In the second part of this series, we introduced various ranking methods to demonstrate how weighing in criteria differently can alter or change the rankings.
Using many different types of ranking methodologies, it consistently ranked at the Bottom 15, ranking from 12th to 15th. However, we also cautioned that ranking data gives us an incomplete picture of a city’s law enforcement effectiveness, given how each city possesses different economic and social factors.
The best measure is to compare the city with itself, or how it has improved in reducing crime over time.
We were able to retrieve some data on crime volume (the sum of index and non-index crimes) from a report published by the People’s Journal. In this article, the PNP reported ten cities based on their crime volume from January to October 2014 and January to October 2015. Eight out of the ten cities were comparable over both periods.
The figure on the left plots crime volume in both years.
Davao City had the ‘second’ largest total crime volume. But controlling for population, the city has a total crime rate of 958.69 per 100,000 and 702.15 per 100,000 in 2015. Compared to the eight cities on the list, its crime rate in both periods is low. The figure on the right plots the total crime rate.
However, we are most concerned about the reductions in crime for Davao as a way to gauge the city’s law enforcement effectiveness. From 2014 to 2015, Davao’s crime volume and crime rate decreased by 25.03 percent and 26.76 percent, respectively.
Apart from Davao, all the Mindanao cities — Cagayan de Oro, Zamboanga, and General Santos — enjoyed reductions in crime. Baguio City’s crime volume increased by a quarter, largely attributed to an increase in non-index crimes.
Based on the PNP’s crime data, the cities with the largest increase in crime volume are all Visayas cities: Mandaue (96.40%), Cebu (100.81%), and Iloilo (132.84%).
To say that Davao is a dangerous city is nothing more but a misunderstanding of the data. But is Davao City the safest city? Based on its low crime rate across cities and its reduction in crime volume from 2014 to 2015, it is definitely safe.
The data suggests that its law enforcement agencies are functioning. However, the available data we have cannot weigh in whether Davao is the “safest.”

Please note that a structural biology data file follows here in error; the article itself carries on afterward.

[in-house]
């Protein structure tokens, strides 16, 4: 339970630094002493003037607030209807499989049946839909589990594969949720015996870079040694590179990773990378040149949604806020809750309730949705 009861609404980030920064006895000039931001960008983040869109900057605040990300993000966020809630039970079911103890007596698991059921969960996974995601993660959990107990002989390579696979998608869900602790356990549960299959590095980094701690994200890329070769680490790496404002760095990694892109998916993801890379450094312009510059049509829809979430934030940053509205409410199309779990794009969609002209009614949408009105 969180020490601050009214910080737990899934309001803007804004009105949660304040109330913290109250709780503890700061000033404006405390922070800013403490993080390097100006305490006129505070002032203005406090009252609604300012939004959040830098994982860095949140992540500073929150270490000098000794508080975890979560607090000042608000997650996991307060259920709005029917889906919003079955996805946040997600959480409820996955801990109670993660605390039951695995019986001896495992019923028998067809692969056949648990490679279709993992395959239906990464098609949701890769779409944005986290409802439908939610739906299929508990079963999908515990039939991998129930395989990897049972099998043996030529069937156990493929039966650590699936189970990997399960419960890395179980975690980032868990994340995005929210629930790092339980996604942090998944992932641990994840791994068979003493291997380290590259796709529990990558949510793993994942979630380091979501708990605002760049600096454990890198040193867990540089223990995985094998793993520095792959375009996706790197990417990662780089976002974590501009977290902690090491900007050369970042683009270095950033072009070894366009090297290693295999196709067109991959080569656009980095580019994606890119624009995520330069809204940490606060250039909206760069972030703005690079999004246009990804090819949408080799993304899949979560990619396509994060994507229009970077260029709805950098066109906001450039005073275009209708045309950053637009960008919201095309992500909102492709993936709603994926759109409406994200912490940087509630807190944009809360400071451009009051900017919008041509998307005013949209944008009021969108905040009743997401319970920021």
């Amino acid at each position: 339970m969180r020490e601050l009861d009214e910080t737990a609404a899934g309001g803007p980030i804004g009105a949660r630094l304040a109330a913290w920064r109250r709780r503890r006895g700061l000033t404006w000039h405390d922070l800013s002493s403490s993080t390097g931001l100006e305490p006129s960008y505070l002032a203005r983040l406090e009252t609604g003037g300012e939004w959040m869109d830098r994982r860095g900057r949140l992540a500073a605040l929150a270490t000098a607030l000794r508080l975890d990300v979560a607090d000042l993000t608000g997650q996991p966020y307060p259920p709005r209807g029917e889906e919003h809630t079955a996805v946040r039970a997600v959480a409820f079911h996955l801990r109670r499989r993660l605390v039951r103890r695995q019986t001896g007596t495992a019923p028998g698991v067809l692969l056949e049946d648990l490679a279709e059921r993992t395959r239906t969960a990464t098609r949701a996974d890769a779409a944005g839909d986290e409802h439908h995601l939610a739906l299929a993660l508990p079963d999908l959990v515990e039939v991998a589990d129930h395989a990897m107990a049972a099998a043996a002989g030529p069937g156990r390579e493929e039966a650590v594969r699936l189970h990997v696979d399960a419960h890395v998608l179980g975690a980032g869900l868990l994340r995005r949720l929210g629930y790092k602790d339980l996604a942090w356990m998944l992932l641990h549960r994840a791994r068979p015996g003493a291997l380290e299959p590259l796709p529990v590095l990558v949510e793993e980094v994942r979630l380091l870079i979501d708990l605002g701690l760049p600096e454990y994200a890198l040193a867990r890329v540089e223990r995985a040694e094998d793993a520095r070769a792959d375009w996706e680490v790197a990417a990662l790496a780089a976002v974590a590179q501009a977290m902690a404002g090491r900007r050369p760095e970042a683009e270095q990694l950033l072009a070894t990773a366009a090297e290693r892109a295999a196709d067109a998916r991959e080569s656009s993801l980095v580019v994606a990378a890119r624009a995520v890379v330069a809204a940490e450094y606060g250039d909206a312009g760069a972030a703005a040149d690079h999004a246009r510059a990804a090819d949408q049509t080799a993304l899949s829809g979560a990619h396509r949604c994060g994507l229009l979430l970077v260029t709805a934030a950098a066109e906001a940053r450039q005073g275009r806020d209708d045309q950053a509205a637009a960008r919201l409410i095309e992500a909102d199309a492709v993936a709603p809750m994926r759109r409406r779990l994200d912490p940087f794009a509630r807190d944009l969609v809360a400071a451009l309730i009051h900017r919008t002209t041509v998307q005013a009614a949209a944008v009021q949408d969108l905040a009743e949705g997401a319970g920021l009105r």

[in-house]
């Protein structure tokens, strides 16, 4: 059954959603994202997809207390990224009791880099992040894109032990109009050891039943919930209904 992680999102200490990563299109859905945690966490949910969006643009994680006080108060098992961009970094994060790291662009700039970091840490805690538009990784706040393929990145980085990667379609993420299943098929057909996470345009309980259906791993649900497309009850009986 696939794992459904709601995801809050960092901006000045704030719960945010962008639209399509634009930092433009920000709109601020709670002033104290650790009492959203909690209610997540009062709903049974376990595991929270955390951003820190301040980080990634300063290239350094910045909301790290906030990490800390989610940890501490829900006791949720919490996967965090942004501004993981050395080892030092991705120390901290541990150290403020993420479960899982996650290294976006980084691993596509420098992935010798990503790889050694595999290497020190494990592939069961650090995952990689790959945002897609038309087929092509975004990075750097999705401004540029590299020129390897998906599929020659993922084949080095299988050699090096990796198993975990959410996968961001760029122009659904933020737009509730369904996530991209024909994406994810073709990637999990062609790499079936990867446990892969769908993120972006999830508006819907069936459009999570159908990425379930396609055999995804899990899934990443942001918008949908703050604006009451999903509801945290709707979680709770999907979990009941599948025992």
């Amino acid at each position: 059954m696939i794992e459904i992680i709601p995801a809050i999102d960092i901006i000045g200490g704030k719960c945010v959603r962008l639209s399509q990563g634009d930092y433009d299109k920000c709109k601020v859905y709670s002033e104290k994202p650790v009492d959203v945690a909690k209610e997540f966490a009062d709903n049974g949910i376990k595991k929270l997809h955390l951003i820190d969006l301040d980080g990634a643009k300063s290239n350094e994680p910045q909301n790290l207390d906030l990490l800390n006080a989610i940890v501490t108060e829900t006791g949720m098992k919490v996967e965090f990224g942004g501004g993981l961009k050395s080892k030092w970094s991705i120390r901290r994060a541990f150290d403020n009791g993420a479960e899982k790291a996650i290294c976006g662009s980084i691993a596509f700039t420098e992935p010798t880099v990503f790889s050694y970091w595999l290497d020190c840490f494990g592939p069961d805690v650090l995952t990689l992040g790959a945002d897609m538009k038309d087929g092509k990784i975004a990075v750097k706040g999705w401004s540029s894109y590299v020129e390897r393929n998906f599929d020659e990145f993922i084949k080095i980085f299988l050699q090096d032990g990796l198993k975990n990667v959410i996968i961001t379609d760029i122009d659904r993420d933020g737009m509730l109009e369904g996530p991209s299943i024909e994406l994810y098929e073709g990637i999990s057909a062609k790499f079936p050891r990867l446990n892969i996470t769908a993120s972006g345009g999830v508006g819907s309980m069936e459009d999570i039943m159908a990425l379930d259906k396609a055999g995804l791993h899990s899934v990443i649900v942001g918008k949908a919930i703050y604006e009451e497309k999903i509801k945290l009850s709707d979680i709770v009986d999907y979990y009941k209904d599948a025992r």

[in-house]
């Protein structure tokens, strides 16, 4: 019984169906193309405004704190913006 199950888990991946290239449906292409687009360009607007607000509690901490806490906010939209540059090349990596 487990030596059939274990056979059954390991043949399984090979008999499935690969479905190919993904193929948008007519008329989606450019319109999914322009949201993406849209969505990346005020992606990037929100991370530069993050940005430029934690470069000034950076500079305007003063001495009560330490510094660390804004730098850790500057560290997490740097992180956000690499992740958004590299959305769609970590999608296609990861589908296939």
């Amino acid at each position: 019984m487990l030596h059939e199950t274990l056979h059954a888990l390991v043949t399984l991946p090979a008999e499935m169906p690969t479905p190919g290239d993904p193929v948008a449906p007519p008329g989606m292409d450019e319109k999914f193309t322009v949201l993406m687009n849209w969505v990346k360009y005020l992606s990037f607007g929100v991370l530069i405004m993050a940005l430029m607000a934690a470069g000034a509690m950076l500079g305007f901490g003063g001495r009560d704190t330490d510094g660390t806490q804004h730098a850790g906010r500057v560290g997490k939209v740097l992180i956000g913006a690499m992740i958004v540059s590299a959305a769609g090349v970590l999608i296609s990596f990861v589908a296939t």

The Gotham that is Davao
However, the headline story that media outlets has been bannering is Davao’s murder record. From 2010 to 2015, there were a total of 1,032 recorded murders, the highest in all 15 cities. Its average yearly murder rate is fourth in rank. And despite enjoying a decline in overall crime from 2014 to 2015, murder and homicide cases continue to increase.
Senior Superintendent Antonio Rivera of the Davao City Police Regional Police Office showed that murders in Davao have increased by 4.61 percent from 347 cases in the first half of 2014 to 363 cases in 2015 of the same period. On the other hand, homicides increased even more by 44.83 percent from 174 cases in 2014 to 252 cases in 2015.
To many living in Davao City, being tagged as the country’s “murder capital” is nothing new. But to those who do not know the city’s history, it does bring back many painful memories.
Prior to Duterte assuming as mayor in 1988, Davao was the undisputed murder capital of the Philippines. In an article written for the Chicago Tribune, the city was described as a “killing field.” It has been said that two to three people were found dead every day, either as a consequence of either communist insurgents or security forces.
With a population of around 750 thousand at that time, the average murder rate would be 122 murders per 100,000. In fact, its murder rate before is even higher than the murder rates of all the 15 cities combined. Compare that to Davao’s current record of 10.56 per 100,000, it is clear that Davao is no longer the murder capital of the Philippines.
How Davao overturned its violent past came at a hefty price — Filipino vigilantism. In 1987, a civilian armed group called Alsa Masa (Arise, Masses) ruled over the streets of Davao in an effort to ward off Communist rebels. In a report by the New York Times, Alsa Masa members set up checkpoints in every street with machetes and pistols. They issued identity cards. They even solicited donations and organized fundraisers, such as benefit dances.
It would be a myth to suggest that Duterte invented vigilantism in Davao. The national government did. It began with President Ferdinand Marcos, at the height of communist insurgency, through the Civilian Home Defense Forces. The government supplied weapons to member civilians. When President Corazon Aquino took power, she endorsed the concept of anti-Communist vigilante groups, albeit unarmed.
In Davao, its was Lt. Col. Franco Calida, former commander of the Davao City Metropolitan Command, who channelled weapons to the Alsa Masathrough the Civil Home Defense Forces. Dubbed as Davao’s godfather, Calida’s theory of law enforcement was simple: peace and order in Davao was an “armed struggle.”